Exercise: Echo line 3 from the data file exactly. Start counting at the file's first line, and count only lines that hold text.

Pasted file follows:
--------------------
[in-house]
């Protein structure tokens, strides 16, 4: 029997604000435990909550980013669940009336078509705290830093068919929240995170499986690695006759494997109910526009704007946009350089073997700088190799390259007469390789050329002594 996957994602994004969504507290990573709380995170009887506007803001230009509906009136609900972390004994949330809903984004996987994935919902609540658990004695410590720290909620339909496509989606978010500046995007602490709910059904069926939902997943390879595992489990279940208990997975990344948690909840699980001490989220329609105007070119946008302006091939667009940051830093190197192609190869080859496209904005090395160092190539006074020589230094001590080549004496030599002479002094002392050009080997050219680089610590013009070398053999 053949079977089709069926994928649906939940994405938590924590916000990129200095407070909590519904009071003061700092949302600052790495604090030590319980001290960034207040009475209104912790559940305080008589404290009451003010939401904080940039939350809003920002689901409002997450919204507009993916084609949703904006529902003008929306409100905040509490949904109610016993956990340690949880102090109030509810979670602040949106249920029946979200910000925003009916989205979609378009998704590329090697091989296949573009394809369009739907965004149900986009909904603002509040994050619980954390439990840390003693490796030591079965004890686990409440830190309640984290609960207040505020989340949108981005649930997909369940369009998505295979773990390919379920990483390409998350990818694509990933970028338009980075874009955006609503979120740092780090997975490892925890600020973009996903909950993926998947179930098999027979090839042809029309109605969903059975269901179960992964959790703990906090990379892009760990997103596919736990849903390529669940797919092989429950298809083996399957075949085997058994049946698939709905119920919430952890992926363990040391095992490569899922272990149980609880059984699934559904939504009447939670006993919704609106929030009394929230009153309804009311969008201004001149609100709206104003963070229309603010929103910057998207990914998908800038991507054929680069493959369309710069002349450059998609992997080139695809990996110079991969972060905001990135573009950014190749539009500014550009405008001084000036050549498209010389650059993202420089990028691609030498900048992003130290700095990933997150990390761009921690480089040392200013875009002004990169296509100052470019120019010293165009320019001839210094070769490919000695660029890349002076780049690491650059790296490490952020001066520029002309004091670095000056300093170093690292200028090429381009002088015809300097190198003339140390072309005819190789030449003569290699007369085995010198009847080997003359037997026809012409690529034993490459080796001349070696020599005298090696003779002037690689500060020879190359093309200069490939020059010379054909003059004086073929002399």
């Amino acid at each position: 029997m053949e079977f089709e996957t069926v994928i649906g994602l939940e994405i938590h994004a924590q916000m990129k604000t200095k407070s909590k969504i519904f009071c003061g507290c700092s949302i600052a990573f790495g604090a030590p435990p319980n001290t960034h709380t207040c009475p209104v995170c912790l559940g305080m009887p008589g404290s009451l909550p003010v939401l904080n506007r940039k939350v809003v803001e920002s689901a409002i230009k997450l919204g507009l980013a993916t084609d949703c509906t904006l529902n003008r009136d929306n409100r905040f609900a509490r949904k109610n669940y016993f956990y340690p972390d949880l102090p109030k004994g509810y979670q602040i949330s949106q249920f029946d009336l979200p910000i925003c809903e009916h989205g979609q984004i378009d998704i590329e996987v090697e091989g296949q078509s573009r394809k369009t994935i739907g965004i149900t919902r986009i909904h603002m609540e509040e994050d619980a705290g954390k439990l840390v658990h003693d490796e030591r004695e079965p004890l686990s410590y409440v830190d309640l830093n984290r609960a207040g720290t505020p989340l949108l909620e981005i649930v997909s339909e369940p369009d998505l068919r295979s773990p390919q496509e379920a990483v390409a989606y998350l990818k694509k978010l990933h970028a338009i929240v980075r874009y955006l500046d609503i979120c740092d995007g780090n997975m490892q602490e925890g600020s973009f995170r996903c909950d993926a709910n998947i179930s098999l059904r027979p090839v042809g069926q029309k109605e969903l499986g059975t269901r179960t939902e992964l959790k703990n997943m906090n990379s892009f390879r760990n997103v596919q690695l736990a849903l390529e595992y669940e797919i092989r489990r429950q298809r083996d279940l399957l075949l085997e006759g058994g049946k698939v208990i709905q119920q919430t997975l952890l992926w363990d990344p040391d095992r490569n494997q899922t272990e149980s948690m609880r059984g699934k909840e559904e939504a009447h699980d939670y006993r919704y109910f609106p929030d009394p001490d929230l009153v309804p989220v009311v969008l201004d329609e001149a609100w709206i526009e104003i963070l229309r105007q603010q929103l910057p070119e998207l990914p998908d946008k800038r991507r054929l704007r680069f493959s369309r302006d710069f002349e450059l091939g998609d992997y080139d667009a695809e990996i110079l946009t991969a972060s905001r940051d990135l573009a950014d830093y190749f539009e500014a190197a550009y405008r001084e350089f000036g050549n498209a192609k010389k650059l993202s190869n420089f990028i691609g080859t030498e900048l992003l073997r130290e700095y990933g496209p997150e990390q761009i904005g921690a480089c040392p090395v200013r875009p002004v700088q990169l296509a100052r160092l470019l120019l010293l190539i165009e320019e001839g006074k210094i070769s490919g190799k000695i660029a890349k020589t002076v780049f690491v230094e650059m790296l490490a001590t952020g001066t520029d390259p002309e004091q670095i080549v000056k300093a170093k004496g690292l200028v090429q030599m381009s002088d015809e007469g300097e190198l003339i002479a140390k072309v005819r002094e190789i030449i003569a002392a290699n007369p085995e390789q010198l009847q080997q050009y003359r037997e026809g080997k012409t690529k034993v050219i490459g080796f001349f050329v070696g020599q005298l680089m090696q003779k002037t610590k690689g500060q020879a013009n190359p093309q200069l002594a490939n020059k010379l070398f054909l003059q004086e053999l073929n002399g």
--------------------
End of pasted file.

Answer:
């Amino acid at each position: 029997m053949e079977f089709e996957t069926v994928i649906g994602l939940e994405i938590h994004a924590q916000m990129k604000t200095k407070s909590k969504i519904f009071c003061g507290c700092s949302i600052a990573f790495g604090a030590p435990p319980n001290t960034h709380t207040c009475p209104v995170c912790l559940g305080m009887p008589g404290s009451l909550p003010v939401l904080n506007r940039k939350v809003v803001e920002s689901a409002i230009k997450l919204g507009l980013a993916t084609d949703c509906t904006l529902n003008r009136d929306n409100r905040f609900a509490r949904k109610n669940y016993f956990y340690p972390d949880l102090p109030k004994g509810y979670q602040i949330s949106q249920f029946d009336l979200p910000i925003c809903e009916h989205g979609q984004i378009d998704i590329e996987v090697e091989g296949q078509s573009r394809k369009t994935i739907g965004i149900t919902r986009i909904h603002m609540e509040e994050d619980a705290g954390k439990l840390v658990h003693d490796e030591r004695e079965p004890l686990s410590y409440v830190d309640l830093n984290r609960a207040g720290t505020p989340l949108l909620e981005i649930v997909s339909e369940p369009d998505l068919r295979s773990p390919q496509e379920a990483v390409a989606y998350l990818k694509k978010l990933h970028a338009i929240v980075r874009y955006l500046d609503i979120c740092d995007g780090n997975m490892q602490e925890g600020s973009f995170r996903c909950d993926a709910n998947i179930s098999l059904r027979p090839v042809g069926q029309k109605e969903l499986g059975t269901r179960t939902e992964l959790k703990n997943m906090n990379s892009f390879r760990n997103v596919q690695l736990a849903l390529e595992y669940e797919i092989r489990r429950q298809r083996d279940l399957l075949l085997e006759g058994g049946k698939v208990i709905q119920q919430t997975l952890l992926w363990d990344p040391d095992r490569n494997q899922t272990e149980s948690m609880r059984g699934k909840e559904e939504a009447h699980d939670y006993r919704y109910f609106p929030d009394p001490d929230l009153v309804p989220v009311v969008l201004d329609e001149a609100w709206i526009e104003i963070l229309r105007q603010q929103l910057p070119e998207l990914p998908d946008k800038r991507r054929l704007r680069f493959s369309r302006d710069f002349e450059l091939g998609d992997y080139d667009a695809e990996i110079l946009t991969a972060s905001r940051d990135l573009a950014d830093y190749f539009e500014a190197a550009y405008r001084e350089f000036g050549n498209a192609k010389k650059l993202s190869n420089f990028i691609g080859t030498e900048l992003l073997r130290e700095y990933g496209p997150e990390q761009i904005g921690a480089c040392p090395v200013r875009p002004v700088q990169l296509a100052r160092l470019l120019l010293l190539i165009e320019e001839g006074k210094i070769s490919g190799k000695i660029a890349k020589t002076v780049f690491v230094e650059m790296l490490a001590t952020g001066t520029d390259p002309e004091q670095i080549v000056k300093a170093k004496g690292l200028v090429q030599m381009s002088d015809e007469g300097e190198l003339i002479a140390k072309v005819r002094e190789i030449i003569a002392a290699n007369p085995e390789q010198l009847q080997q050009y003359r037997e026809g080997k012409t690529k034993v050219i490459g080796f001349f050329v070696g020599q005298l680089m090696q003779k002037t610590k690689g500060q020879a013009n190359p093309q200069l002594a490939n020059k010379l070398f054909l003059q004086e053999l073929n002399g």